Unspeakable horrors of South Africa’s prisons

In recent months, with colleagues from the Judicial Inspectorate for Correctional Services (Jics), I have visited prisons in Durban, Pietermaritzburg, Vryheid and Newcastle. In each, disturbing evidence of dilapidation confronted us.

Leaks, floods, broken windows, unrepaired electric installations, stinking ablutions. It was dismal, the more so because all the degradation could readily be repaired – but wasn’t.

This is an increasing problem for the department of correctional services (DCS). Much of it can be traced to our massive but often-dysfunctional department of public works and infrastructure (DPWI). The DPWI is responsible for most prison repairs – but too often seems unable to tackle even elementary maintenance.

The walls, ceilings, roofs, electrical and water reticulation, hot-water systems and perimeter fences of too many correctional centres are in a grave state of unattended disrepair. Why? Because of a cumbersome, often dead-end bureaucratic arrangement. All but the most trivial repairs, maintenance and construction requests have to be submitted to DPWI. And too often it is unresponsive.

Despite DPWI’s big fat budget (over R8 billion), DCS officials tell us of repeated calls they log, umpteen requests – all without outcome. More often even, near-interminable delays choke the chance of getting anything done. The visible result is awful.

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Jics on 15 June submitted a truly dismal list of undone doables to the parliamentary committee overseeing prisons. Our report describes nationwide instances of unsatisfactory construction, maintenance and repair. Yet we told parliament only about the worst cases.

In March this year, we visited some of these centres in KwaZulu-Natal. At Stanger, the whole prison structure is decrepit. The roofing consists of degrading asbestos – posing a serious health risk to inmates. Predictably, heavy rain causes the roof to leak.

Besides, the roof is very low, so there are no beds. Why? Because the inmates could stack them and escape through the leaky roof. This means they sleep on the floor – which violates the promise in the Bill of Rights, and in the 1998 Correctional Services Act that prisoners shall be held in conditions “consistent with human dignity”.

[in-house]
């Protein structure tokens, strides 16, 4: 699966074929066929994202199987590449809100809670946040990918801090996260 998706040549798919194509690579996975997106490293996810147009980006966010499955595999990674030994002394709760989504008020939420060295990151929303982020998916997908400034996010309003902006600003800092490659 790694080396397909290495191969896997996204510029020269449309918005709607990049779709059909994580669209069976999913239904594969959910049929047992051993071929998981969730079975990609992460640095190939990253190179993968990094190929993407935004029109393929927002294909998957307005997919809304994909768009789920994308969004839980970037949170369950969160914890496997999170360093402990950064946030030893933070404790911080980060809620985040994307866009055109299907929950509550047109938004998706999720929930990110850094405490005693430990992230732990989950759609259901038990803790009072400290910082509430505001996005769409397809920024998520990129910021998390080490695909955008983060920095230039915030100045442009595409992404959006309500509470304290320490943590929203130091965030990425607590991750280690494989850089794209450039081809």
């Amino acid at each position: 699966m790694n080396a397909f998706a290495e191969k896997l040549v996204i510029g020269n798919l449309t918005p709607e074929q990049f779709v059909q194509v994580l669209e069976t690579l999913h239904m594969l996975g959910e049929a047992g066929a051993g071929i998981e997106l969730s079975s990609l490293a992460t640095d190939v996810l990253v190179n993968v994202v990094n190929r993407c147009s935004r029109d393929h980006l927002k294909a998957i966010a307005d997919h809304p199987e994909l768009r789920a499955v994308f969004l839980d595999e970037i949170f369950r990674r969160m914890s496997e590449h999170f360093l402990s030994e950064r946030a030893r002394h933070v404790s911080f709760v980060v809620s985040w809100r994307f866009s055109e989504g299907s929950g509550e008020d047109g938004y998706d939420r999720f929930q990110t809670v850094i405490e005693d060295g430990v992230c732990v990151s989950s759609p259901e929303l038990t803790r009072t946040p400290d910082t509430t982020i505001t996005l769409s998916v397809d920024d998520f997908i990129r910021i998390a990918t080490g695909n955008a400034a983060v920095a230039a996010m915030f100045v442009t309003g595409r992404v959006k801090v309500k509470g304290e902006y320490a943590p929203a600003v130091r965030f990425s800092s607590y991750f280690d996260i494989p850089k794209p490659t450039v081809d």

What awaited us at Durban Medium B prison at Westville was worse. Though the prison was built relatively recently, rain leaks into the passages and kitchen. Paint peels and mildew grows from the walls, which have cracks that allow water in. The hospital unit and reception are regularly flooded. Kitchen equipment is dysfunctional, and the hot water system never functions.

In the overcrowded cells we saw, frequent water shortages exacerbate hygiene and sanitation problems. In one cell, with a capacity of 33, we found no fewer than 81 inmates squeezed in. They all share a single toilet. And these are sentenced prisoners – not awaiting trial. So none of us can comfort ourselves that their stay is temporary.

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And we don’t point fingers at DCS personnel – they, nearly as much as the inmates, suffer from these defects. Jics has reported on all these conditions. We trust that effective action has supervened – but has it? I can provide many examples, too many.

Port Shepstone: renovations are urgently needed to the dilapidated infrastructure; another hazardous asbestos roof; one of the units is a fire hazard. Jics found that the building should not be occupied by human beings, and that it must be evacuated urgently. Has this been done? We fear not.

Mount Fletcher, Mount Frere, Groenpunt, Flagstaff, Bizana, Thohoyandou, Pollsmoor, Vryheid – all had similar problems.

The best facility I’ve seen is situated amid the opencast coalmines south of Newcastle. Ekuseni is a well-run youth correctional centre, with personnel whose firm supervision is matched by flexibility and palpable caring. Yet the buildings – a former mine compound – are unsuitable for housing inmates.

None of these conditions should be laid at the door of the department’s personnel. They are as alarmed as Jics is by the grim state of infrastructure. They are desperate for relief. One head of centre said they submit a monthly list of unattended defects to both the prisons department and to DPWI. We were given a reference number. Nothing has been done.

So what’s up at DPWI? The chaotic succession of directors-general plaguing many government departments has especially afflicted DPWI. A string of acting, disciplined and fired heads, combined with political instability resulting from Cabinet appointments, have hobbled its functionality.

So what is to be done? On a national scale, all the easy, “obvious” things – principled, butt-kicking, corruption-free leadership from the top, with rigorous accountability and effective systems. Easy? Of course.

More practically, DPWI and DCS should agree to revert to what I understand was the previous policy – where centres had power to manage a larger range of maintenance issues themselves. Quick and inexpensive fixes can be implemented.

The centralisation of maintenance authorisations seems to have complicated and delayed repairs. At least, DPWI should appoint a top-level national official to deal specifically with prisons, and to impel their departmental workforce to do the necessary work.

This article was republished from GroundUp. Read the original article here.


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